You are probably making them – some, if not all the mistakes on this list. When you own a small business, it is easy to become a victim of common computer threats. After all – you are in business doing something other than keeping a vigil over your computer. You are a real expert in what you are in business for – and that is probably not the computers. That is why you have to find a balance between having a reasonable budget and trusting others to take care of your computers and trusting your employees to use them with care.
So we want to help you by identifying some common mistakes that business owners make when it comes to computer security, and include some practical advice on how to deal with consequences if you have made them.
Mistake #1. Trusting your “Computer Guy” has your best interest at heart.
Specifically, when some of them are using a “cracked”, or illegal software. In our practice, we have come across some small business owners who have been, at best, misguided by a desire to save on software by trusting an over-eager “computer guy” who could help them “save money” by using cracked versions of the software. (Cracked does not mean broken – it means the license key was “cracked open”, like a safe vault.) “Cracked” means illegal, pirated. Some owners do not even know that they have cracked software it on their systems. Did you ever see spam email offering your Microsoft Word and Excel for $10? Did a friend installed a copy of “their” version of software on your systems? The truth is – if they are confident that there is nothing wrong with doing so, it does not mean so.
This is one of the main contributors to computers being infected with malware or software. When using software from cracksites (also known as warezsites) and other questionable sites is always a risk. Even a single click on the innocent-looking link on such site can expose your system to multiple forms of very serious malware, and effectively run executable files (programs) from these potentially malicious sources. You are giving these sources access to information on your hard disk, to your personal and business-sensitive data, and handing them a potential control over the operation of your computer.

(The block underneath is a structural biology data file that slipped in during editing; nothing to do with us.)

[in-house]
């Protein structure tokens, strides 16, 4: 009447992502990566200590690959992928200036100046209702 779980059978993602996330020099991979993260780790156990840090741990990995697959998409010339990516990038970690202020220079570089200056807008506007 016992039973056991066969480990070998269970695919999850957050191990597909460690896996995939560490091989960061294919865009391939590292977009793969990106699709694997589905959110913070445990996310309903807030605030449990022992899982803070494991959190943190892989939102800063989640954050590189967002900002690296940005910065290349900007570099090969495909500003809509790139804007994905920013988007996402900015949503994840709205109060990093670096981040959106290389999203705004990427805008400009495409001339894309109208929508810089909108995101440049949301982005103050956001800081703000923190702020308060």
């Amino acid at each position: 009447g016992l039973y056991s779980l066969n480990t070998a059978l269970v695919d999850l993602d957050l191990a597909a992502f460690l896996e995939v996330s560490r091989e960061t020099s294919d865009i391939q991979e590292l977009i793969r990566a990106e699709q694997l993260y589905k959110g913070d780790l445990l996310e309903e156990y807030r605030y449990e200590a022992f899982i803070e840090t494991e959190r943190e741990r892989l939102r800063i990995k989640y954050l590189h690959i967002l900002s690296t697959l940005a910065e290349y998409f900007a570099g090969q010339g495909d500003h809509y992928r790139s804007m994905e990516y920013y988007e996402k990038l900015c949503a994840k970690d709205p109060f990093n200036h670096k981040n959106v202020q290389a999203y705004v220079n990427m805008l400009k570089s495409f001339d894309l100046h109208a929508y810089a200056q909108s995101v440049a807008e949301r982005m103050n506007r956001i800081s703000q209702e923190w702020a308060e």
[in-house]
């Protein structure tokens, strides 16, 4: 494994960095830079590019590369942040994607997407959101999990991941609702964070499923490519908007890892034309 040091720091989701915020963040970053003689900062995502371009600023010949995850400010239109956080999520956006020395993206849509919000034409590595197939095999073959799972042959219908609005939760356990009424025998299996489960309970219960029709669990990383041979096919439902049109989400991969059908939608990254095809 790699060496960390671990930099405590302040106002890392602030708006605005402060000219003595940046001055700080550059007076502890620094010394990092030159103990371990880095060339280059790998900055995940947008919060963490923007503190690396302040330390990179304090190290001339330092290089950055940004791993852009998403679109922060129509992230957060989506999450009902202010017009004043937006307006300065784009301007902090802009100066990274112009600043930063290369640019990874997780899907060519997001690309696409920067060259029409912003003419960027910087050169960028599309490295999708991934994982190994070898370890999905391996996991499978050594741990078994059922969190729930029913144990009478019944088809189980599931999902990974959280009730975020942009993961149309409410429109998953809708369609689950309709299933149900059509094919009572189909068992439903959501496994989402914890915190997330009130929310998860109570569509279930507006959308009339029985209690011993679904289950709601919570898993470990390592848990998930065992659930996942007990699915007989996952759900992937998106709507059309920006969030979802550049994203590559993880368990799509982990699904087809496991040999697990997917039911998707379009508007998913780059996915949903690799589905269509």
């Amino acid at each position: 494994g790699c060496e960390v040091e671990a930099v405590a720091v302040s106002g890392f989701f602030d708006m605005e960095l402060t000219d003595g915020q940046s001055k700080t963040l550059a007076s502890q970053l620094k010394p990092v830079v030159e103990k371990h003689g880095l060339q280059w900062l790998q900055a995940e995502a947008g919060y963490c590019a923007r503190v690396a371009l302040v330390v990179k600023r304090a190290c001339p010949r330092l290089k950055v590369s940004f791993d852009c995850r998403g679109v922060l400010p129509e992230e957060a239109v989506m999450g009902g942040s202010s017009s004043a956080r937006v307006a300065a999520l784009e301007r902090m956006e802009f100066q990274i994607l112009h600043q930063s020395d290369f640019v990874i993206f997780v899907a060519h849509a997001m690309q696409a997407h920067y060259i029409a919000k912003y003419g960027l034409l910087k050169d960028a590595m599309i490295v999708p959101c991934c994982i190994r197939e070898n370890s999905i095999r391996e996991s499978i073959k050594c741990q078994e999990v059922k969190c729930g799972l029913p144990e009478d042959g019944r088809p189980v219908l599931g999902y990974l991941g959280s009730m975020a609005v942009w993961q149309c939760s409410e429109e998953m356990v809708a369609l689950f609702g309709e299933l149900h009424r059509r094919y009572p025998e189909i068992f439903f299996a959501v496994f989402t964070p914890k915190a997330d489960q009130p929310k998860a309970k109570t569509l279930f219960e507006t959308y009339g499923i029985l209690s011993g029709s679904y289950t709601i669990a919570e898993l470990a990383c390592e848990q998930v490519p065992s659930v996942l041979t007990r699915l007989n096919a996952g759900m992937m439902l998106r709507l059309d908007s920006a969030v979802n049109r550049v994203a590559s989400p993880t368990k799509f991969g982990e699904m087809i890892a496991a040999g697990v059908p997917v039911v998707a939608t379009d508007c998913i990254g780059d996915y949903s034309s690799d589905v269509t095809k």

Practical Advice: Uninstall any such applications if you have them, and always use a legitimate, licensed version of any software from now on. (Read 7 Ways to Stay Out of Software Pirate Waters). If your budget is extremely limited, consider open-source solutions. Apache OpenOffice is a great example of an open-source solution for business on a budget: an open-source office software suite for word processing, spreadsheets, presentations, graphics, databases and more. It works on all common computers. It stores all your data in an international open standard format so data files can be compatible with other common office software packages. It can be downloaded and used completely free of charge for any purpose. Note sure your current IT person can handle it right? Please read this before hiring a new IT guy.
Mistake #2. Trusting your anti-virus program does what it should be doing.
Many forms of very serious malware may disable your onboard protection, and System Restore functionality. How can this happen? OK, let me come clean – it is not really your anti-virus’s fault. It is yours. Think about it – did you ever ignore the dialog box or a warning message that your anti-virus definitions are out of date? Or perhaps you did not pay attention that your operating system (OS) is not up-to-date? Did you know that BOTH – your operating system and your anti-virus program must be up-to-date in order to give you the best possible protection? New viruses and new malware come out every day, and if you are even one day behind on the updates, you may be more vulnerable than you think.